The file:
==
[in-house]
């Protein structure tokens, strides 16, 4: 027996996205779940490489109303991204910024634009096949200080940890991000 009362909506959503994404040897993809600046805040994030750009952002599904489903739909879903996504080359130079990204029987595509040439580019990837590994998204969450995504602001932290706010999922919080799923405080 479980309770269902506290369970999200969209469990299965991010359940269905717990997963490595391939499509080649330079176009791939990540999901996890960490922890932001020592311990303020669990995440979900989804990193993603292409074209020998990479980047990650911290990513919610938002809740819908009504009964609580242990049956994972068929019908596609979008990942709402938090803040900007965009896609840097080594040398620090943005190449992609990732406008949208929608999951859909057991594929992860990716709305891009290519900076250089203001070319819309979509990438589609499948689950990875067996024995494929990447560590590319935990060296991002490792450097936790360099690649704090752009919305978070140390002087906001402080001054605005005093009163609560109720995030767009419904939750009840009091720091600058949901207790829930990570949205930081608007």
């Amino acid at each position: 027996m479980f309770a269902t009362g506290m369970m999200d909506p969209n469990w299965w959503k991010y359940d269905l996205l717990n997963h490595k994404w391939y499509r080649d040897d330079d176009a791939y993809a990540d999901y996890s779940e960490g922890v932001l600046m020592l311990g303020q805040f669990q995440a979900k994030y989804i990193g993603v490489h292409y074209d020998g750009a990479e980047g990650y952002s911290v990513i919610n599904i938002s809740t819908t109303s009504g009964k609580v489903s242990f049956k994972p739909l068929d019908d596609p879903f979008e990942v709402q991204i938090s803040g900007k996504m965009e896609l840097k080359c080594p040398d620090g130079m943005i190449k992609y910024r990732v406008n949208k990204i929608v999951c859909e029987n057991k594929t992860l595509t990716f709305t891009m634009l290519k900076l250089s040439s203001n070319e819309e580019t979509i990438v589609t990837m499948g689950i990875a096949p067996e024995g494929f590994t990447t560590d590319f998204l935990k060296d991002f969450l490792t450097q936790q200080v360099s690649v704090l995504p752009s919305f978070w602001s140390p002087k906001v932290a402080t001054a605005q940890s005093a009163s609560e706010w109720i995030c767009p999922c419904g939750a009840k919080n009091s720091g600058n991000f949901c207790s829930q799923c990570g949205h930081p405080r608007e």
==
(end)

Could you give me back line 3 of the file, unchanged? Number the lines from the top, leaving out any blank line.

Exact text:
């Amino acid at each position: 027996m479980f309770a269902t009362g506290m369970m999200d909506p969209n469990w299965w959503k991010y359940d269905l996205l717990n997963h490595k994404w391939y499509r080649d040897d330079d176009a791939y993809a990540d999901y996890s779940e960490g922890v932001l600046m020592l311990g303020q805040f669990q995440a979900k994030y989804i990193g993603v490489h292409y074209d020998g750009a990479e980047g990650y952002s911290v990513i919610n599904i938002s809740t819908t109303s009504g009964k609580v489903s242990f049956k994972p739909l068929d019908d596609p879903f979008e990942v709402q991204i938090s803040g900007k996504m965009e896609l840097k080359c080594p040398d620090g130079m943005i190449k992609y910024r990732v406008n949208k990204i929608v999951c859909e029987n057991k594929t992860l595509t990716f709305t891009m634009l290519k900076l250089s040439s203001n070319e819309e580019t979509i990438v589609t990837m499948g689950i990875a096949p067996e024995g494929f590994t990447t560590d590319f998204l935990k060296d991002f969450l490792t450097q936790q200080v360099s690649v704090l995504p752009s919305f978070w602001s140390p002087k906001v932290a402080t001054a605005q940890s005093a009163s609560e706010w109720i995030c767009p999922c419904g939750a009840k919080n009091s720091g600058n991000f949901c207790s829930q799923c990570g949205h930081p405080r608007e």